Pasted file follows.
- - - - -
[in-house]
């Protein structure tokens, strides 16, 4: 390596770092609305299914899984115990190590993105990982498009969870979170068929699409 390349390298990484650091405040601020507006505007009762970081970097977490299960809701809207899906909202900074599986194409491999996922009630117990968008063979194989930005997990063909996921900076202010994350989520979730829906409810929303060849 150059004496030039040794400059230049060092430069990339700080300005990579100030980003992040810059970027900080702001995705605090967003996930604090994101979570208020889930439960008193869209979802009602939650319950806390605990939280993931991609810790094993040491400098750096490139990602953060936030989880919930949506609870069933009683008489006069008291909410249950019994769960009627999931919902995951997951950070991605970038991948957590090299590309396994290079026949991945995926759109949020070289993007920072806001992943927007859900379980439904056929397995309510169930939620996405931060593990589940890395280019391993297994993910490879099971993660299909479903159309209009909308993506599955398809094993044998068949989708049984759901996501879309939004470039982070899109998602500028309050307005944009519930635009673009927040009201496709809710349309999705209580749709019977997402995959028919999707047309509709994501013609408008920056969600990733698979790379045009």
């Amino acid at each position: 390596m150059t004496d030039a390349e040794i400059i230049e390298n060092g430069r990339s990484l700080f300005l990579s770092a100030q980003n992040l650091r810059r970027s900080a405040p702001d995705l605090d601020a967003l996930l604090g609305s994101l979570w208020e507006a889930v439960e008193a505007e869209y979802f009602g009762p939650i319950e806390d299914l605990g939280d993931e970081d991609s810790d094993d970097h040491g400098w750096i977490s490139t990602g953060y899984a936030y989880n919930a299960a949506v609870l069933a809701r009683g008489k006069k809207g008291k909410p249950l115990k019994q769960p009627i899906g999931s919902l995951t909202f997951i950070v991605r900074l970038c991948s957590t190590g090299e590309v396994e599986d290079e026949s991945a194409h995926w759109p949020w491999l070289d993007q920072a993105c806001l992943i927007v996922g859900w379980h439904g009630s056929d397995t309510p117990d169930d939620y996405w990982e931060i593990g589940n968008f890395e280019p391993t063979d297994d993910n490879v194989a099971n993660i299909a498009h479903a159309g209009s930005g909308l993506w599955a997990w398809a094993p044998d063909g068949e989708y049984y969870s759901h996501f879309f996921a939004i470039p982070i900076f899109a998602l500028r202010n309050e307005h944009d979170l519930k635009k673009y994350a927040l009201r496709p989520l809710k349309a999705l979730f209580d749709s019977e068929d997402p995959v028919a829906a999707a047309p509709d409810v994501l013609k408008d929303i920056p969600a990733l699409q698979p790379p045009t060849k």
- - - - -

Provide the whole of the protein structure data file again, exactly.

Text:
[in-house]
């Protein structure tokens, strides 16, 4: 390596770092609305299914899984115990190590993105990982498009969870979170068929699409 390349390298990484650091405040601020507006505007009762970081970097977490299960809701809207899906909202900074599986194409491999996922009630117990968008063979194989930005997990063909996921900076202010994350989520979730829906409810929303060849 150059004496030039040794400059230049060092430069990339700080300005990579100030980003992040810059970027900080702001995705605090967003996930604090994101979570208020889930439960008193869209979802009602939650319950806390605990939280993931991609810790094993040491400098750096490139990602953060936030989880919930949506609870069933009683008489006069008291909410249950019994769960009627999931919902995951997951950070991605970038991948957590090299590309396994290079026949991945995926759109949020070289993007920072806001992943927007859900379980439904056929397995309510169930939620996405931060593990589940890395280019391993297994993910490879099971993660299909479903159309209009909308993506599955398809094993044998068949989708049984759901996501879309939004470039982070899109998602500028309050307005944009519930635009673009927040009201496709809710349309999705209580749709019977997402995959028919999707047309509709994501013609408008920056969600990733698979790379045009």
């Amino acid at each position: 390596m150059t004496d030039a390349e040794i400059i230049e390298n060092g430069r990339s990484l700080f300005l990579s770092a100030q980003n992040l650091r810059r970027s900080a405040p702001d995705l605090d601020a967003l996930l604090g609305s994101l979570w208020e507006a889930v439960e008193a505007e869209y979802f009602g009762p939650i319950e806390d299914l605990g939280d993931e970081d991609s810790d094993d970097h040491g400098w750096i977490s490139t990602g953060y899984a936030y989880n919930a299960a949506v609870l069933a809701r009683g008489k006069k809207g008291k909410p249950l115990k019994q769960p009627i899906g999931s919902l995951t909202f997951i950070v991605r900074l970038c991948s957590t190590g090299e590309v396994e599986d290079e026949s991945a194409h995926w759109p949020w491999l070289d993007q920072a993105c806001l992943i927007v996922g859900w379980h439904g009630s056929d397995t309510p117990d169930d939620y996405w990982e931060i593990g589940n968008f890395e280019p391993t063979d297994d993910n490879v194989a099971n993660i299909a498009h479903a159309g209009s930005g909308l993506w599955a997990w398809a094993p044998d063909g068949e989708y049984y969870s759901h996501f879309f996921a939004i470039p982070i900076f899109a998602l500028r202010n309050e307005h944009d979170l519930k635009k673009y994350a927040l009201r496709p989520l809710k349309a999705l979730f209580d749709s019977e068929d997402p995959v028919a829906a999707a047309p509709d409810v994501l013609k408008d929303i920056p969600a990733l699409q698979p790379p045009t060849k």